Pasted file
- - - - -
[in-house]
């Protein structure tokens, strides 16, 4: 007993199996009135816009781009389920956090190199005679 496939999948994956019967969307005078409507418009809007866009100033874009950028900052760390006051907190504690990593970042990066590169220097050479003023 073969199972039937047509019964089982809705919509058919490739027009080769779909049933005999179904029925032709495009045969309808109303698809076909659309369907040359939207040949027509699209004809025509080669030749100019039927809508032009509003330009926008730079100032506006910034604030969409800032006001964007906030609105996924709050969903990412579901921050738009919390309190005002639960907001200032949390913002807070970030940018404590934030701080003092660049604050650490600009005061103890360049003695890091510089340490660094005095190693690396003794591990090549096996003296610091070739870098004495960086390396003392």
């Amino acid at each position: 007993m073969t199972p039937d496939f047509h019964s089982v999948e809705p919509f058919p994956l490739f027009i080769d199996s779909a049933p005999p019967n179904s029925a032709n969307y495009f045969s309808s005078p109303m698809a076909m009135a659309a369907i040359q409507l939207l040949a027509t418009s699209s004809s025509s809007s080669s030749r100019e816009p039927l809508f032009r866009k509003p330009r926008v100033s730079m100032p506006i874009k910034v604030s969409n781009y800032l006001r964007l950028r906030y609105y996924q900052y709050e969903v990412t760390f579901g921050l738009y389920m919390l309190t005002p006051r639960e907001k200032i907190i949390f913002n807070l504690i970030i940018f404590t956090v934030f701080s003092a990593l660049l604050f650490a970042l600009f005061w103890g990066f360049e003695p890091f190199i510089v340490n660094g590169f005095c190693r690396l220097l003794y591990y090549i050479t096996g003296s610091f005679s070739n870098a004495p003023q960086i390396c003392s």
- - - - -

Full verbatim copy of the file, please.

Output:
[in-house]
């Protein structure tokens, strides 16, 4: 007993199996009135816009781009389920956090190199005679 496939999948994956019967969307005078409507418009809007866009100033874009950028900052760390006051907190504690990593970042990066590169220097050479003023 073969199972039937047509019964089982809705919509058919490739027009080769779909049933005999179904029925032709495009045969309808109303698809076909659309369907040359939207040949027509699209004809025509080669030749100019039927809508032009509003330009926008730079100032506006910034604030969409800032006001964007906030609105996924709050969903990412579901921050738009919390309190005002639960907001200032949390913002807070970030940018404590934030701080003092660049604050650490600009005061103890360049003695890091510089340490660094005095190693690396003794591990090549096996003296610091070739870098004495960086390396003392």
């Amino acid at each position: 007993m073969t199972p039937d496939f047509h019964s089982v999948e809705p919509f058919p994956l490739f027009i080769d199996s779909a049933p005999p019967n179904s029925a032709n969307y495009f045969s309808s005078p109303m698809a076909m009135a659309a369907i040359q409507l939207l040949a027509t418009s699209s004809s025509s809007s080669s030749r100019e816009p039927l809508f032009r866009k509003p330009r926008v100033s730079m100032p506006i874009k910034v604030s969409n781009y800032l006001r964007l950028r906030y609105y996924q900052y709050e969903v990412t760390f579901g921050l738009y389920m919390l309190t005002p006051r639960e907001k200032i907190i949390f913002n807070l504690i970030i940018f404590t956090v934030f701080s003092a990593l660049l604050f650490a970042l600009f005061w103890g990066f360049e003695p890091f190199i510089v340490n660094g590169f005095c190693r690396l220097l003794y591990y090549i050479t096996g003296s610091f005679s070739n870098a004495p003023q960086i390396c003392s």